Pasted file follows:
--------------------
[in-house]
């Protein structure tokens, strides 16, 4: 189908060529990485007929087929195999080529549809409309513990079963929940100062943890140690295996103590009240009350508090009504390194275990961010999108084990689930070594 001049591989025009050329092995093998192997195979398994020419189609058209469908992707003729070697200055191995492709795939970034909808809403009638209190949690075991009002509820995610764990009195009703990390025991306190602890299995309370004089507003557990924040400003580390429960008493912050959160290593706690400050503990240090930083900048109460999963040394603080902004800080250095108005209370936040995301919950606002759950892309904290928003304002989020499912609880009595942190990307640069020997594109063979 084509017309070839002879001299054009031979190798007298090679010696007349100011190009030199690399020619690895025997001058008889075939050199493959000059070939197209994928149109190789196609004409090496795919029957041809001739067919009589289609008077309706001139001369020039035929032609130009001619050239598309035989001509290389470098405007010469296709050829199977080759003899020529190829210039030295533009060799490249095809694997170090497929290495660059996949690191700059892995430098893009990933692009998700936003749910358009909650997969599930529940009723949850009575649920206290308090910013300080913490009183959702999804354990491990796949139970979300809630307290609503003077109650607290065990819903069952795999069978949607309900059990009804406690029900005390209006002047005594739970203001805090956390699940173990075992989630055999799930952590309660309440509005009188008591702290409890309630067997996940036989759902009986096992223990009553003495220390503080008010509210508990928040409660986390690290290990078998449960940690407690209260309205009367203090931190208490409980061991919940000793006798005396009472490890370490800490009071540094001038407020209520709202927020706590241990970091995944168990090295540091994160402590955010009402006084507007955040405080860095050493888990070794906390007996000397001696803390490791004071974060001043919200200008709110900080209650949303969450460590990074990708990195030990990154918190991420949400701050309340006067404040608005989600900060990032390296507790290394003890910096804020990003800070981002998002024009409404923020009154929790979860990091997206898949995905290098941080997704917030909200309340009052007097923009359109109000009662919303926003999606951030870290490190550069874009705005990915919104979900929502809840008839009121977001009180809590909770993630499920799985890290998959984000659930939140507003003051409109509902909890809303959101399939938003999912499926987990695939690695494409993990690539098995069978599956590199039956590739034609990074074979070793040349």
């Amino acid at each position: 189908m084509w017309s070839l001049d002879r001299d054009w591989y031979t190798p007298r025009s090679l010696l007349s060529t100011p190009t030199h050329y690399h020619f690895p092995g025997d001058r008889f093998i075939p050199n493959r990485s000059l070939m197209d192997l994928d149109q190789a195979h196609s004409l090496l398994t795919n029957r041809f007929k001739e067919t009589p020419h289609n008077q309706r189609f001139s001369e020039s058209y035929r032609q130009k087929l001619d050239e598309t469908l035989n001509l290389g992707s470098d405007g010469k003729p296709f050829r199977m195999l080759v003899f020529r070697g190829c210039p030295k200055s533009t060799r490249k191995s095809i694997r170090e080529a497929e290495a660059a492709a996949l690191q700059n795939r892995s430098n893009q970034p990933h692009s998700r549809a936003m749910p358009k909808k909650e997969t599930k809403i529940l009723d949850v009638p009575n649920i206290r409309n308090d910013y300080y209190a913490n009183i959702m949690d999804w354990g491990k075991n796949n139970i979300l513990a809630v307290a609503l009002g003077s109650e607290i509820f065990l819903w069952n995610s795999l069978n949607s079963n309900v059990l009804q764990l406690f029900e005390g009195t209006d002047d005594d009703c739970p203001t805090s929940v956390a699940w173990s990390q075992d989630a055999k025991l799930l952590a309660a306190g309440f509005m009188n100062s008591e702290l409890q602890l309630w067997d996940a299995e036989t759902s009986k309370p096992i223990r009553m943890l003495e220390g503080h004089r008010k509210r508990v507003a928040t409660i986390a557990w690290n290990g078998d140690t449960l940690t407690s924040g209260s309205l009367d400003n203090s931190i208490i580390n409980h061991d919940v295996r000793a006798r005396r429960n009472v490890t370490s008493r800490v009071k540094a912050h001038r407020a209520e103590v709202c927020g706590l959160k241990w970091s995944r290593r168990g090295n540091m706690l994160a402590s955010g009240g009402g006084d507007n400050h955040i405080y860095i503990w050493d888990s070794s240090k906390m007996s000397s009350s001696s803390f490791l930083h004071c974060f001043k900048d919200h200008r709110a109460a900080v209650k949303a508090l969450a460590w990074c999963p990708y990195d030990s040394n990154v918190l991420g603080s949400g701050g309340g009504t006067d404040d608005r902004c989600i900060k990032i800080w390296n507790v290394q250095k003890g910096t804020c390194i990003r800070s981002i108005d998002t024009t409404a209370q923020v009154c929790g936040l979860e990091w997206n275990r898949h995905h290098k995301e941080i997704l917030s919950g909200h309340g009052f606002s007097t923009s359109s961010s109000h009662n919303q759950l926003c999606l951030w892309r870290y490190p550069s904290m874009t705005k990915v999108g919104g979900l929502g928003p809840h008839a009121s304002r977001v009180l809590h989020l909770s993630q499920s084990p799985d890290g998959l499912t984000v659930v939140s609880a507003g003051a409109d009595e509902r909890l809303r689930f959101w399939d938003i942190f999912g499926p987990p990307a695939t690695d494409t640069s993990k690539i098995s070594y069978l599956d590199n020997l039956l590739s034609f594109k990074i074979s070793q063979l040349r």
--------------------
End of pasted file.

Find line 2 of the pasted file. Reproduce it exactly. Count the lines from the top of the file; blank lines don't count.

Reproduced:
């Protein structure tokens, strides 16, 4: 189908060529990485007929087929195999080529549809409309513990079963929940100062943890140690295996103590009240009350508090009504390194275990961010999108084990689930070594 001049591989025009050329092995093998192997195979398994020419189609058209469908992707003729070697200055191995492709795939970034909808809403009638209190949690075991009002509820995610764990009195009703990390025991306190602890299995309370004089507003557990924040400003580390429960008493912050959160290593706690400050503990240090930083900048109460999963040394603080902004800080250095108005209370936040995301919950606002759950892309904290928003304002989020499912609880009595942190990307640069020997594109063979 084509017309070839002879001299054009031979190798007298090679010696007349100011190009030199690399020619690895025997001058008889075939050199493959000059070939197209994928149109190789196609004409090496795919029957041809001739067919009589289609008077309706001139001369020039035929032609130009001619050239598309035989001509290389470098405007010469296709050829199977080759003899020529190829210039030295533009060799490249095809694997170090497929290495660059996949690191700059892995430098893009990933692009998700936003749910358009909650997969599930529940009723949850009575649920206290308090910013300080913490009183959702999804354990491990796949139970979300809630307290609503003077109650607290065990819903069952795999069978949607309900059990009804406690029900005390209006002047005594739970203001805090956390699940173990075992989630055999799930952590309660309440509005009188008591702290409890309630067997996940036989759902009986096992223990009553003495220390503080008010509210508990928040409660986390690290290990078998449960940690407690209260309205009367203090931190208490409980061991919940000793006798005396009472490890370490800490009071540094001038407020209520709202927020706590241990970091995944168990090295540091994160402590955010009402006084507007955040405080860095050493888990070794906390007996000397001696803390490791004071974060001043919200200008709110900080209650949303969450460590990074990708990195030990990154918190991420949400701050309340006067404040608005989600900060990032390296507790290394003890910096804020990003800070981002998002024009409404923020009154929790979860990091997206898949995905290098941080997704917030909200309340009052007097923009359109109000009662919303926003999606951030870290490190550069874009705005990915919104979900929502809840008839009121977001009180809590909770993630499920799985890290998959984000659930939140507003003051409109509902909890809303959101399939938003999912499926987990695939690695494409993990690539098995069978599956590199039956590739034609990074074979070793040349």